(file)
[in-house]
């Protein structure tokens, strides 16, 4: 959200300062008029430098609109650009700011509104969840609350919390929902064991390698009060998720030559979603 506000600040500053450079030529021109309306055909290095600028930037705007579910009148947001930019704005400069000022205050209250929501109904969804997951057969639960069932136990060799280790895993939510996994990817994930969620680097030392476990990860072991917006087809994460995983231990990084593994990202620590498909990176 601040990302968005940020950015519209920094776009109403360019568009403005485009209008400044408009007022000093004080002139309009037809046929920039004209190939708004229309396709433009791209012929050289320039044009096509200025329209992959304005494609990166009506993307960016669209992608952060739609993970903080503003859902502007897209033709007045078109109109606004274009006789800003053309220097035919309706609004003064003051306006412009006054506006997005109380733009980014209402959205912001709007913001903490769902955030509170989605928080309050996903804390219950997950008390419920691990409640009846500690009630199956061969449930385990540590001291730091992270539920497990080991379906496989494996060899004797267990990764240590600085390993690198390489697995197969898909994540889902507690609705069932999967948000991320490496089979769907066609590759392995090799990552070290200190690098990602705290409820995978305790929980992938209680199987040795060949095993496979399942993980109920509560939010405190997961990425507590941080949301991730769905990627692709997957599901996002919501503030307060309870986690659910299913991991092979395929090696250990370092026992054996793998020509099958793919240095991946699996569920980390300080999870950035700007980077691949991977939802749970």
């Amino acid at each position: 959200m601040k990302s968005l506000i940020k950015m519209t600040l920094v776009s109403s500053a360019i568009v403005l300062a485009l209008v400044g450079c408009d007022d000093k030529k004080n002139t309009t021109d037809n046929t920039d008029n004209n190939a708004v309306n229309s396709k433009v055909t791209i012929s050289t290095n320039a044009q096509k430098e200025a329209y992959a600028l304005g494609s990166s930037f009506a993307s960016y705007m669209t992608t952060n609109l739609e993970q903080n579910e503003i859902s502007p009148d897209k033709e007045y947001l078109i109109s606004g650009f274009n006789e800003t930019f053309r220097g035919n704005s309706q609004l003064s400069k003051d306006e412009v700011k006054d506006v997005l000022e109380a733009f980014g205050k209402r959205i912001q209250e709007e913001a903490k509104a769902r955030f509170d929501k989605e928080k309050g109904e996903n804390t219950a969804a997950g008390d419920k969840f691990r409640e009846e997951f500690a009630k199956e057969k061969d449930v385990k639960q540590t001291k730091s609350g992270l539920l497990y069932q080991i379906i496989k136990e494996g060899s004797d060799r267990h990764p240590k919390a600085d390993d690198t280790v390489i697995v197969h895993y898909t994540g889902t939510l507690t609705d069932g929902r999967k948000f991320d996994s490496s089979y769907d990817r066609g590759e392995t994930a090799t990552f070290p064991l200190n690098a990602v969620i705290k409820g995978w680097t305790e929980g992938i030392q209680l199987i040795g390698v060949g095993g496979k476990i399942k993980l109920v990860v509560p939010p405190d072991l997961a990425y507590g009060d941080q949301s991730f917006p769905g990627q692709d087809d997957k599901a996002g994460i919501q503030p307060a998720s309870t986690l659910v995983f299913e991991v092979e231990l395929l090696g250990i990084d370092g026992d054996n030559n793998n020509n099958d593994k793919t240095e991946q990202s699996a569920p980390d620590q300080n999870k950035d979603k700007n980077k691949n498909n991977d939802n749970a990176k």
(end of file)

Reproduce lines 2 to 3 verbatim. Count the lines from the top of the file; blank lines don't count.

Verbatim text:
């Protein structure tokens, strides 16, 4: 959200300062008029430098609109650009700011509104969840609350919390929902064991390698009060998720030559979603 506000600040500053450079030529021109309306055909290095600028930037705007579910009148947001930019704005400069000022205050209250929501109904969804997951057969639960069932136990060799280790895993939510996994990817994930969620680097030392476990990860072991917006087809994460995983231990990084593994990202620590498909990176 601040990302968005940020950015519209920094776009109403360019568009403005485009209008400044408009007022000093004080002139309009037809046929920039004209190939708004229309396709433009791209012929050289320039044009096509200025329209992959304005494609990166009506993307960016669209992608952060739609993970903080503003859902502007897209033709007045078109109109606004274009006789800003053309220097035919309706609004003064003051306006412009006054506006997005109380733009980014209402959205912001709007913001903490769902955030509170989605928080309050996903804390219950997950008390419920691990409640009846500690009630199956061969449930385990540590001291730091992270539920497990080991379906496989494996060899004797267990990764240590600085390993690198390489697995197969898909994540889902507690609705069932999967948000991320490496089979769907066609590759392995090799990552070290200190690098990602705290409820995978305790929980992938209680199987040795060949095993496979399942993980109920509560939010405190997961990425507590941080949301991730769905990627692709997957599901996002919501503030307060309870986690659910299913991991092979395929090696250990370092026992054996793998020509099958793919240095991946699996569920980390300080999870950035700007980077691949991977939802749970």
């Amino acid at each position: 959200m601040k990302s968005l506000i940020k950015m519209t600040l920094v776009s109403s500053a360019i568009v403005l300062a485009l209008v400044g450079c408009d007022d000093k030529k004080n002139t309009t021109d037809n046929t920039d008029n004209n190939a708004v309306n229309s396709k433009v055909t791209i012929s050289t290095n320039a044009q096509k430098e200025a329209y992959a600028l304005g494609s990166s930037f009506a993307s960016y705007m669209t992608t952060n609109l739609e993970q903080n579910e503003i859902s502007p009148d897209k033709e007045y947001l078109i109109s606004g650009f274009n006789e800003t930019f053309r220097g035919n704005s309706q609004l003064s400069k003051d306006e412009v700011k006054d506006v997005l000022e109380a733009f980014g205050k209402r959205i912001q209250e709007e913001a903490k509104a769902r955030f509170d929501k989605e928080k309050g109904e996903n804390t219950a969804a997950g008390d419920k969840f691990r409640e009846e997951f500690a009630k199956e057969k061969d449930v385990k639960q540590t001291k730091s609350g992270l539920l497990y069932q080991i379906i496989k136990e494996g060899s004797d060799r267990h990764p240590k919390a600085d390993d690198t280790v390489i697995v197969h895993y898909t994540g889902t939510l507690t609705d069932g929902r999967k948000f991320d996994s490496s089979y769907d990817r066609g590759e392995t994930a090799t990552f070290p064991l200190n690098a990602v969620i705290k409820g995978w680097t305790e929980g992938i030392q209680l199987i040795g390698v060949g095993g496979k476990i399942k993980l109920v990860v509560p939010p405190d072991l997961a990425y507590g009060d941080q949301s991730f917006p769905g990627q692709d087809d997957k599901a996002g994460i919501q503030p307060a998720s309870t986690l659910v995983f299913e991991v092979e231990l395929l090696g250990i990084d370092g026992d054996n030559n793998n020509n099958d593994k793919t240095e991946q990202s699996a569920p980390d620590q300080n999870k950035d979603k700007n980077k691949n498909n991977d939802n749970a990176k």